How Dr. Dre’s Burgeoning Headphones Company Stays True To Its Bass-Thumping Roots

Beats Electronics president and COO Luke Wood says the company–which now dominates more than half of the headphones market–is laying down bigger tracks without abandoning its mission. “We always go back to ‘How does it sound?’”

How Dr. Dre’s Burgeoning Headphones Company Stays True To Its Bass-Thumping Roots

What does a startup sound like? To artist and producer Dr. Dre and Beats Electronics CEO Jimmy Iovine, the soundtrack of success is the insistent bass thump and synth hook of 50 Cent’s platinum-selling hip-hop anthem “In Da Club.” The duo, along with president and COO Luke Wood, listened to the track hundreds, maybe thousands, of times as they were tuning Beats by Dre, the first pair of headphones introduced by Beats Electronics.

Luke Wood

When the now-ubiquitous headphones debuted in 2008, Beats defied the foundering economy. Flaunting a hefty price tag north of $300 , Beats lured customers away from flimsy $20 earbuds with their signature turbocharged bass and sleek design. Just over three years in, Beats Electronics has snapped up 51% of an estimated $1 billion headphone market, according to retail analysts at the NPD Group. “So far we’ve had triple-digit growth in every market in the world,” Wood tells Fast Company.

Although he says Beats Electronics is about to get even bigger, Wood insists there was no grand plan to create an empire. Instead, “We are slowly creating the narrative about the mission of Beats,” he says.

“We didn’t come in thinking to be the authority on sound in the consumer audio space,” he says, defining the company as subversive and oppositional. “[Dre, Jimmy Iovine, and I] naturally gravitate to the outside. We push left when all is moving right. We follow our noses.”

That meant diversifying beyond the headphones. Over the past 18 months, Beats Electronics got busy building its sound technology into HP computers; in Chrysler 300s, Dodge Chargers, and Fiat 500s (all owned by Chrysler), and selling a majority stake in the company in exchange for a $300 million investment by smartphone manufacturer HTC (Dre later bought back $150 million worth of the shares). Incidentally, that deal earned Dr. Dre a cool $100 million, putting him squarely on top of the heap of high earning hip-hop stars–and the only one to make bank without a new record. In July, Beats Electronics acquired the MOG subscription digital music service, adding content to its burgeoning business.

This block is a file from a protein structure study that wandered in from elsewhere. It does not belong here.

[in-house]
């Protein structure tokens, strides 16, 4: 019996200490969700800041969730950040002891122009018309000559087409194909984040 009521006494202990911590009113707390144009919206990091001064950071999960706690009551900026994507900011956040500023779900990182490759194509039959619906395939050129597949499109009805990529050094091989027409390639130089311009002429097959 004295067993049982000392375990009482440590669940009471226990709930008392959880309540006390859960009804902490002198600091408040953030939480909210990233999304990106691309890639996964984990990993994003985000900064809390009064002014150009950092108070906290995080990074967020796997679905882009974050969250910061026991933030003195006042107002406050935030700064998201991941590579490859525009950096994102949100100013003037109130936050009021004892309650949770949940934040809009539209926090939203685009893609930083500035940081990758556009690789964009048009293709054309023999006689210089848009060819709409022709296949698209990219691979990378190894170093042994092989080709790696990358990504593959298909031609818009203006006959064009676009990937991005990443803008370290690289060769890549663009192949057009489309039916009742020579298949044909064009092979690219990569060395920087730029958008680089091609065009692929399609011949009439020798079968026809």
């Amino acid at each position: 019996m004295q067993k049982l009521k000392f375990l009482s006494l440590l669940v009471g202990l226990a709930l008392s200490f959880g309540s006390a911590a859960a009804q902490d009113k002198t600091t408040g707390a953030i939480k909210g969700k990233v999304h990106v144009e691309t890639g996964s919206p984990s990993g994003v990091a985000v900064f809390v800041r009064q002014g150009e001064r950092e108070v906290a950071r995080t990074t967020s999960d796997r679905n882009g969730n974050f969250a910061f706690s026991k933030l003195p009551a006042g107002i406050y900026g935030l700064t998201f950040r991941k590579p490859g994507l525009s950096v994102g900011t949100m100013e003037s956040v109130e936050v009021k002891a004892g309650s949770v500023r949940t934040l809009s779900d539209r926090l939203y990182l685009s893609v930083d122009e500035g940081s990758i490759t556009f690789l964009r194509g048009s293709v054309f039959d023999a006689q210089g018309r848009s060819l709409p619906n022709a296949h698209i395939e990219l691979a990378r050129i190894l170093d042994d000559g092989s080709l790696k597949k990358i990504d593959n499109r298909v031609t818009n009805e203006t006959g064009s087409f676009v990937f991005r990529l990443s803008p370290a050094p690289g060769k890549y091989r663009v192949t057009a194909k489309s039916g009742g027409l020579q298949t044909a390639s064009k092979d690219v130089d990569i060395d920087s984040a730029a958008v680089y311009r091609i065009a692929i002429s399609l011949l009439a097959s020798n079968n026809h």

Stay True
Wood may say that the story of Beats is unfolding one verse at a time, but there is a repeating chorus.


“Our compass is so true,” he says. “We always go back to ‘How does it sound?’” Given Wood’s background as a musician (he played guitar in the ’90s alt-rock band Sammy) and long tenure in A&R, he also understands that the business moves fast and reinvention is necessary for survival. So he says, “Every day we rebuild what it can be. We trust every day we’ll have a great new idea.”

Make Some Noise
“The minute you hear something you haven’t before, you gravitate to it,” says Wood. “That is not something normal to consumer electronics.”

The space was “rudimentary and safe” for 25 years, he says, not only for sound but design, too. Dolby technology had become an industry standard for audio solutions, but it lagged behind as visual advancements in HDTVs and computers leapfrogged ahead. In the process, Wood says, “Sound was completely marginalized.”

Beats Electronics wasn’t built just to sell more add-ons for devices. It grew out of a desire to catch sound up to better visual technology as users migrated to listening in cars, on phones, and on laptops. “We chase everywhere we can bring emotion back into sound,” Wood says. “We wanted to affect the sound of the device in a simple, pure, and clean way.”

Spot(ted) On Marketing
Audiophiles may turn up their noses (and turn down the volume) on Beats but their cache among music’s cognoscenti is undeniable. While artists, celebrities, and Olympians alike sport custom designs (the velvet rope VIP room of users) the rest of the crowd can buy the brand off the shelf. Those sightings translate to roughly one-in-five premium headphone purchases, according to NPD Group’s recent study.


Wood says it wasn’t a calculated marketing move or even an endorsement. It just illustrates Beats’ “prerogative to move culture.” He says, “We are not chasing a trend,” but rather working with artists who “could testify that is how music should sound.” Wood admits Beats’ founders are fortunate to have access to some of the biggest names in the entertainment industry, such as Gwen Stefani and Wil.i.Am, as well as influential athletes. LeBron James approached Beats a month before the 2008 Olympics to get 15 pairs for the team. Beats has also worked with Lady Gaga and Justin Beiber to produce special series.

But Wood continues to be amazed by the number of music videos filmed in recording studios that feature artists jamming with Beats on. “I would equate it with Eric Clapton playing a Stratocaster. It’s an instrument of choice.”

Play On Repeat
Wood says as the company grows beyond its namesake product, “I’m mindful every day of that pivot,” especially as Beats Electronics delivers sound into more diverse platforms. Wood believes magic and creativity can come from any part of the company, from how they do enterprise or research, to how they deal with vendors. “I don’t have legacy systems to unwind,” he notes. “If we always think forward to where we haven’t gone before, you have a company with incredible longevity.”

[Image: Flickr user Duncan Hodges]

About the author

Lydia Dishman is a reporter writing about the intersection of tech, leadership, and innovation. She is a regular contributor to Fast Company and has written for CBS Moneywatch, Fortune, The Guardian, Popular Science, and the New York Times, among others.